A few years back, my husband and I were involved in a neighbourhood dinner group and were the first to host dinner at our home. Not knowing the other couples very well, I decided it would be a good idea to place questions under each person’s plate (we have this awesome deck of Table Topics cards that I picked up a few years ago). My seven-year-old daughter wanted to help, so I let her pick out the cards with the idea that I could go back later and censor them if need be. In the midst of preparing appetizers and last minute vacuuming, I rushed in to look at the cards and found that several of them were much too personal and/or controversial for my liking. One, for example, was “If you could ask God anything, what would it be?” I certainly didn’t want to get into those topics, so I promptly removed those cards and set them to the side.

Comfort-zoneA few minutes later, my husband walked in the door and saw that I was a bit panicked. Our guests would be arriving any minute, and I wasn’t ready. I asked him to help fix the questions, but he had no idea what had already transpired. He saw the stack of cards sitting off to the side and promptly put them back under the plates. Sounded good to him! You can imagine my surprise and dismay when the first question was read aloud. One neighbour said, “Before I answer this question, we have to make the assumption that there IS a God…” Needless to say, we had a very lively discussion that night about sex, politics, religion and all kinds of things! (I don’t even remember how I responded, but my husband told me later that it sounded pretty good. Must’ve been the Holy Spirit!) So, you see? Sometimes despite our best efforts, God takes us out of our comfort zone and into “uncharted territory.” But the good part is, He never asks us to go there alone!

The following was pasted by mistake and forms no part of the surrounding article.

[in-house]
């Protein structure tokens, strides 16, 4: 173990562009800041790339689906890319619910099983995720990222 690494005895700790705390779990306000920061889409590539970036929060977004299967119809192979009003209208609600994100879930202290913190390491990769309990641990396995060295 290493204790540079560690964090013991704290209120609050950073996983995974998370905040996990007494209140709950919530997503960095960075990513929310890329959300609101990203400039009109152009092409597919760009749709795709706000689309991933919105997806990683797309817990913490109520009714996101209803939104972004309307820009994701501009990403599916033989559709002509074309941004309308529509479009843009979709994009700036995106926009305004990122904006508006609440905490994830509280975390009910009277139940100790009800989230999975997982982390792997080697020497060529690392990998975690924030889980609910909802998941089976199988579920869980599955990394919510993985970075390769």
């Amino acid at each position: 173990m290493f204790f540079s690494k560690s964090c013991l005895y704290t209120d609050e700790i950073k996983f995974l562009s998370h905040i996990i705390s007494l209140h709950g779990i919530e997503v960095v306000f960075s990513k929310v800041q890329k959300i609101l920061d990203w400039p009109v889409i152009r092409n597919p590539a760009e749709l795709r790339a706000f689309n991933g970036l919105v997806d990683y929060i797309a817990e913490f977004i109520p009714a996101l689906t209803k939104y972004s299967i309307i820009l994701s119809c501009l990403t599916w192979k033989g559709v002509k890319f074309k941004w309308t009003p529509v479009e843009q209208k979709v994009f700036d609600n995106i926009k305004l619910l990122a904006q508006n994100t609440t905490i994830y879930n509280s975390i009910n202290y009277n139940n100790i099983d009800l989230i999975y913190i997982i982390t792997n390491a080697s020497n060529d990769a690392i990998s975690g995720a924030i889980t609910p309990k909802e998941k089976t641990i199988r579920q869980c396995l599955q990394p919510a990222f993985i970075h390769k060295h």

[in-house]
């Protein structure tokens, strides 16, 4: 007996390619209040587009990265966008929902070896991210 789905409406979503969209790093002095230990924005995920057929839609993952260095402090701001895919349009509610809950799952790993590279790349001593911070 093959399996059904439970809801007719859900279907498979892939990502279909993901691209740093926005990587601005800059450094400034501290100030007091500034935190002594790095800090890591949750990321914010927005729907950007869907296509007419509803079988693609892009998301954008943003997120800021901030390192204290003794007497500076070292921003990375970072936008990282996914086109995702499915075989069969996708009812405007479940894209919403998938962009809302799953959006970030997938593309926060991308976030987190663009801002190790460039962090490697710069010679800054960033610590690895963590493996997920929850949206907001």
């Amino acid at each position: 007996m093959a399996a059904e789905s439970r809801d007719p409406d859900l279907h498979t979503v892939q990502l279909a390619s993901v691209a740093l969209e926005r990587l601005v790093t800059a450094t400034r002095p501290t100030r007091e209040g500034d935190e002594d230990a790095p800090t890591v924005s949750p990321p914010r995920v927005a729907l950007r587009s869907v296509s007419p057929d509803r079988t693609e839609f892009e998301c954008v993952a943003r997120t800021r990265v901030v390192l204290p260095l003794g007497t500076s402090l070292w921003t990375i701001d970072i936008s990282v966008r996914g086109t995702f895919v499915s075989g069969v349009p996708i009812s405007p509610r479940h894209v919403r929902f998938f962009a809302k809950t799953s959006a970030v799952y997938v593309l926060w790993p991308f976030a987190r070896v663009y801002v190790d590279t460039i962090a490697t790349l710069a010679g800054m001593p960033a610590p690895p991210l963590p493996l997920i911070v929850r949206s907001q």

– Kelley Holy

“Should anyone ask you the reason for this hope of yours, be ever ready to reply, but speak gently and respectfully.” – 1 Peter 3:15